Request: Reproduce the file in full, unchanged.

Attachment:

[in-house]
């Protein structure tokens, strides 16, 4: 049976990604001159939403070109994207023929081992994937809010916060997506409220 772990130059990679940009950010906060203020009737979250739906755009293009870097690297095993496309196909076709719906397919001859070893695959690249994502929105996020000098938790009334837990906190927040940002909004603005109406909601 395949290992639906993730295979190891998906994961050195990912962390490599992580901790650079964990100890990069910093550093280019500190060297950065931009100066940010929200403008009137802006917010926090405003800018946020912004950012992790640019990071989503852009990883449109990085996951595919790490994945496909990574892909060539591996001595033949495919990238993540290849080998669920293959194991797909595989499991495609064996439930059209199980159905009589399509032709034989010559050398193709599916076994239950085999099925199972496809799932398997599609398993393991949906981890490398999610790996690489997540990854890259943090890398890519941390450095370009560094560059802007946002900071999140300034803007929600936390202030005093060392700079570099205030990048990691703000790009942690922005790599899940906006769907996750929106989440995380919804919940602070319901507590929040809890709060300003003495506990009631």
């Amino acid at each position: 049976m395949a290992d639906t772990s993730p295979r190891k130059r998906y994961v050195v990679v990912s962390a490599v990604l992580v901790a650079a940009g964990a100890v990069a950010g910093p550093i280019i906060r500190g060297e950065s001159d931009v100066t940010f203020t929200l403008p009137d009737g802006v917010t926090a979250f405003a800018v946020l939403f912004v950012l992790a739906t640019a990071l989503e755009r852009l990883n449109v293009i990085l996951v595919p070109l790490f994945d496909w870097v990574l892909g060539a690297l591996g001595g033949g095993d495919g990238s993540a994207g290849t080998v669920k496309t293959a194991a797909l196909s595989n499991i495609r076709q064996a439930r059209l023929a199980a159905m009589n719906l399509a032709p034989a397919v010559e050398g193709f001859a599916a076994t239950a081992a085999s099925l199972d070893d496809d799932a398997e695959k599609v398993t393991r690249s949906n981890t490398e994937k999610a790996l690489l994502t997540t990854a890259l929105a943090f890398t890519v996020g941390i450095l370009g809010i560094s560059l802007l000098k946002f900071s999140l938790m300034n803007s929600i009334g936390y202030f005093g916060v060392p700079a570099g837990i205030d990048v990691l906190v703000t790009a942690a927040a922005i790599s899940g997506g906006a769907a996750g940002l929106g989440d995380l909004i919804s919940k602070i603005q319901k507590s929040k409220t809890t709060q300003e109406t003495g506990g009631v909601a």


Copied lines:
[in-house]
């Protein structure tokens, strides 16, 4: 049976990604001159939403070109994207023929081992994937809010916060997506409220 772990130059990679940009950010906060203020009737979250739906755009293009870097690297095993496309196909076709719906397919001859070893695959690249994502929105996020000098938790009334837990906190927040940002909004603005109406909601 395949290992639906993730295979190891998906994961050195990912962390490599992580901790650079964990100890990069910093550093280019500190060297950065931009100066940010929200403008009137802006917010926090405003800018946020912004950012992790640019990071989503852009990883449109990085996951595919790490994945496909990574892909060539591996001595033949495919990238993540290849080998669920293959194991797909595989499991495609064996439930059209199980159905009589399509032709034989010559050398193709599916076994239950085999099925199972496809799932398997599609398993393991949906981890490398999610790996690489997540990854890259943090890398890519941390450095370009560094560059802007946002900071999140300034803007929600936390202030005093060392700079570099205030990048990691703000790009942690922005790599899940906006769907996750929106989440995380919804919940602070319901507590929040809890709060300003003495506990009631």
């Amino acid at each position: 049976m395949a290992d639906t772990s993730p295979r190891k130059r998906y994961v050195v990679v990912s962390a490599v990604l992580v901790a650079a940009g964990a100890v990069a950010g910093p550093i280019i906060r500190g060297e950065s001159d931009v100066t940010f203020t929200l403008p009137d009737g802006v917010t926090a979250f405003a800018v946020l939403f912004v950012l992790a739906t640019a990071l989503e755009r852009l990883n449109v293009i990085l996951v595919p070109l790490f994945d496909w870097v990574l892909g060539a690297l591996g001595g033949g095993d495919g990238s993540a994207g290849t080998v669920k496309t293959a194991a797909l196909s595989n499991i495609r076709q064996a439930r059209l023929a199980a159905m009589n719906l399509a032709p034989a397919v010559e050398g193709f001859a599916a076994t239950a081992a085999s099925l199972d070893d496809d799932a398997e695959k599609v398993t393991r690249s949906n981890t490398e994937k999610a790996l690489l994502t997540t990854a890259l929105a943090f890398t890519v996020g941390i450095l370009g809010i560094s560059l802007l000098k946002f900071s999140l938790m300034n803007s929600i009334g936390y202030f005093g916060v060392p700079a570099g837990i205030d990048v990691l906190v703000t790009a942690a927040a922005i790599s899940g997506g906006a769907a996750g940002l929106g989440d995380l909004i919804s919940k602070i603005q319901k507590s929040k409220t809890t709060q300003e109406t003495g506990g009631v909601a």